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The World's Largest Bullet-Train Network is in China, Critics and Experts Express Concerns

Jan 26, 2017 08:03 AM EST
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China is known for its bullet-trains, allowing people to be able to go to their destinations in almost a blink of an eye. However, in what appears to be a miraculous feat, all of its bullet-trains are now connected in a vast network.The country has a whopping 20,000 kilometers, or 12,500 miles, of high-speed rail lines. This is more than the rest of the world combined. 

In a report from Economist, China is also still planning to make another 15,000 kilometers by 2025. Interestingly, there's a lot of urban growth alongside the tracks. If there's a station, chances are, offices and residential blocks form on the ground.

It seems China's planners seek to help these railway towns flourish like how they did in America and Britain in the 19th century. However, the rush to build accumulates inevitable, and the question is whether the gains will outweigh the losses.

Five years after the busiest bullet-trains started running in the Beijing-Shanghai Line, it's obvious that high-speed rails have been a blessing. It's helped create a deeply-connected economy. However, when it comes to further inland, there tends to be a bit of questions on investment.

In the country's three big population centers -- namely Beijing, Shanghai and Guangzhou -- life and work have started to revolve around the high-speed rains themselves. However, they tend to be too infrequent, slow, or even too crowded for daily commutes.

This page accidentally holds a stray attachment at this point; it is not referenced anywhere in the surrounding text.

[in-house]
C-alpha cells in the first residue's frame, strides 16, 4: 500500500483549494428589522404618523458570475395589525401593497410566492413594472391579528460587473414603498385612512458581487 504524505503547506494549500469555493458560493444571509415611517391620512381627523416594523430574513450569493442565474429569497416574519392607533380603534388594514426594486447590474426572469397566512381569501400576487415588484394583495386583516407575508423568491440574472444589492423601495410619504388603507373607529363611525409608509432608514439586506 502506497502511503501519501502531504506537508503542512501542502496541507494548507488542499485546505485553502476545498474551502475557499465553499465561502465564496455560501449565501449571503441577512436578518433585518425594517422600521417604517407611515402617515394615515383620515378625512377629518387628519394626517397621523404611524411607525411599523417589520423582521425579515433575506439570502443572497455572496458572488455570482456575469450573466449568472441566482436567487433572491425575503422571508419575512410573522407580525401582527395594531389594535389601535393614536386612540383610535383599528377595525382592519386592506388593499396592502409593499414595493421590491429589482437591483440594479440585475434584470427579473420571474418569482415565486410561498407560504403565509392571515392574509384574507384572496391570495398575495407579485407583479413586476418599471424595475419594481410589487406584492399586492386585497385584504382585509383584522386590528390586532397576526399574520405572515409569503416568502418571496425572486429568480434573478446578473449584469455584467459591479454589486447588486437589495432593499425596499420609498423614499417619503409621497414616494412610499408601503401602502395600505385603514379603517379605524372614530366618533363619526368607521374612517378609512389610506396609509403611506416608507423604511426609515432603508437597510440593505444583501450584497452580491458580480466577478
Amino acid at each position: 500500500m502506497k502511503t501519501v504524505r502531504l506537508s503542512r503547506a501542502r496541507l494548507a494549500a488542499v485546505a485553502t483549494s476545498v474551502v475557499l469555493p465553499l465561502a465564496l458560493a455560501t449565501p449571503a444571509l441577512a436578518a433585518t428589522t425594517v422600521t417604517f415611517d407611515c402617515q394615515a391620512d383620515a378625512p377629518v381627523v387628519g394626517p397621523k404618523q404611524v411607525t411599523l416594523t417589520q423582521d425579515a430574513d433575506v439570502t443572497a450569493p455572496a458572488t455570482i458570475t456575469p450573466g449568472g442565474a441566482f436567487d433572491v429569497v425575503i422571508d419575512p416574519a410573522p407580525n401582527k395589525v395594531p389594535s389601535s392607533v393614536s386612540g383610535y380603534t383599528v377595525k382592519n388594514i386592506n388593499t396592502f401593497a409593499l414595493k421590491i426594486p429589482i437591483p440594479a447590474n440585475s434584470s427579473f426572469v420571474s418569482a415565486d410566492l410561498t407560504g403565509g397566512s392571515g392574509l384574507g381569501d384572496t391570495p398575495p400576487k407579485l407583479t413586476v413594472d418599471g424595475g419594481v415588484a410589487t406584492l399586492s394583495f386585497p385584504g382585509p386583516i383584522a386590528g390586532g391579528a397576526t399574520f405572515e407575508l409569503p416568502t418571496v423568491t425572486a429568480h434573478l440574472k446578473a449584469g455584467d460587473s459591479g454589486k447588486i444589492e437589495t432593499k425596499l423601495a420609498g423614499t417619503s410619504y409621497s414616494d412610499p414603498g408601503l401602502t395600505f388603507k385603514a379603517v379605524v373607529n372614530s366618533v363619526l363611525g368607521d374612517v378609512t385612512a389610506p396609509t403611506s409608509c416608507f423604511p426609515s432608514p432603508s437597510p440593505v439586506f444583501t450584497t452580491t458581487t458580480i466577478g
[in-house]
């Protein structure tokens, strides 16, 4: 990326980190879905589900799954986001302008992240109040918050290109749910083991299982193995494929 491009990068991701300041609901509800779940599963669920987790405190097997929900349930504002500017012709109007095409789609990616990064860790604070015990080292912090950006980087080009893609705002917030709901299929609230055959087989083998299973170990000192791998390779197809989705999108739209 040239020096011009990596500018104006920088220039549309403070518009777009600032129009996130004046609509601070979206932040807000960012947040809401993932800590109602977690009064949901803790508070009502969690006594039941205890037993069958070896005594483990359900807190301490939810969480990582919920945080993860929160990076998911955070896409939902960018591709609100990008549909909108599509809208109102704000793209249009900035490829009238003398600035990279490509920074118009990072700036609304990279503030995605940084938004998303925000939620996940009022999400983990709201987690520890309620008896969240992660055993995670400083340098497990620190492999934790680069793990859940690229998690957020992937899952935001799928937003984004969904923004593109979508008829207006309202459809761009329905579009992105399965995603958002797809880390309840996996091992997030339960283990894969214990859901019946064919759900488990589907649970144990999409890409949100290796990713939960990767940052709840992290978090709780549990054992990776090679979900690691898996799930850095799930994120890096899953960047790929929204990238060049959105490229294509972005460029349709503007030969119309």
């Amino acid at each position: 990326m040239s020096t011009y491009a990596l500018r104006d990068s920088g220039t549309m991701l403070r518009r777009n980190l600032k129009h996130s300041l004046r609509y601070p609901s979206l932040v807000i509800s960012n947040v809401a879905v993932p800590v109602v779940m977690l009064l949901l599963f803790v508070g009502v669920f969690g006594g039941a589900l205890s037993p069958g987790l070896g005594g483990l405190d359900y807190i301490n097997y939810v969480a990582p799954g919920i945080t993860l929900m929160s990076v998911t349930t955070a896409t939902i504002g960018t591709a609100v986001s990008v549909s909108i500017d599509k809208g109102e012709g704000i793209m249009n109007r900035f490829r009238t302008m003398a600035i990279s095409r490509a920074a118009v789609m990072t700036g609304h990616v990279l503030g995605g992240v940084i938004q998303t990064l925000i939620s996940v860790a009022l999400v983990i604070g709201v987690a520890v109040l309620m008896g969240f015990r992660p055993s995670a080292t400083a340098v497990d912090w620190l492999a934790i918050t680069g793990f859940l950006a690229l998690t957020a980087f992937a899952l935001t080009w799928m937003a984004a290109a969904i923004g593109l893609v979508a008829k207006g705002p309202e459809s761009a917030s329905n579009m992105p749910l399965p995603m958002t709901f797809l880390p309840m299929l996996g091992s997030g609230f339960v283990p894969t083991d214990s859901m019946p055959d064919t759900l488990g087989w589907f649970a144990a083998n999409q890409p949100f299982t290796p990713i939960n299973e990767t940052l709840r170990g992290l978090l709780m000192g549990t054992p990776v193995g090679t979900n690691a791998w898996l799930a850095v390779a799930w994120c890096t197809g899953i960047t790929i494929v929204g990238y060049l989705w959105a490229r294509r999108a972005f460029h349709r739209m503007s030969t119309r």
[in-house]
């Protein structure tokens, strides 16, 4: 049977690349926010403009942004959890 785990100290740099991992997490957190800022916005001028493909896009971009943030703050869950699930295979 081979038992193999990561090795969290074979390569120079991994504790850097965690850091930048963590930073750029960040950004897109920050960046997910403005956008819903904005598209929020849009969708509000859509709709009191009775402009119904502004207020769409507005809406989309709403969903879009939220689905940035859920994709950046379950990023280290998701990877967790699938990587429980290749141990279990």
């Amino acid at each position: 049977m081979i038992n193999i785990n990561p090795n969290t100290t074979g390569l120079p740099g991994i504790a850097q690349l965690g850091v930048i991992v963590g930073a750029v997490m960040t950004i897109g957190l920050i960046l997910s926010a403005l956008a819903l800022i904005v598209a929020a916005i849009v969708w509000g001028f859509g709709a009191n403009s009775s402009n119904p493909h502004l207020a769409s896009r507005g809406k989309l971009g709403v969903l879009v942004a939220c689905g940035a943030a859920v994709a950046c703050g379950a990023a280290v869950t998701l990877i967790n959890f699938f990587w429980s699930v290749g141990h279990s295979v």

Now these mega-cities are forming commuter corridors, which is of good reason given the house prices in these "satellite towns" are cheaper. 

Surveys have shown that more than half of the passengers of the busiest lines are "generated traffic," meaning they're people that make trips they wouldn't have made before. Of course this is good for the economy, as the trains are expanding the pool of labor and consumers around China's most productive cities. However, bullet-trains are more than just a mode of transport.

According to the Economist, China wants to build a "high-speed rail economy." It seems the idea is that, the bigger the city, the wealthier and more productive the people will be. The idea is to "cap" the size of mega-cities, but achieve the "enriching effect" with the help of bullet trains. 

However, the OECD, a rich-country think-tank, thinks it may even cost 90 percent more to build lines for trains that reach 350 kph than the ones that travel for 250 kph. For longer lines with more than 100 million passengers a year and travel time of five hours or less, it may make more sense to opt for the expensive type. 

The cost may be less for journeys between commuter towns, as trains only briefly accelerate to top speeds. However, longer journeys such as those in small towns, may cost more than high-speed rails. 

Sadly, the trend right now is that China is placing railway stations far from city centers. Of course bigger cities will eventually grow around their stations, but suburban locations will not be able to produce the returns the central locations do.

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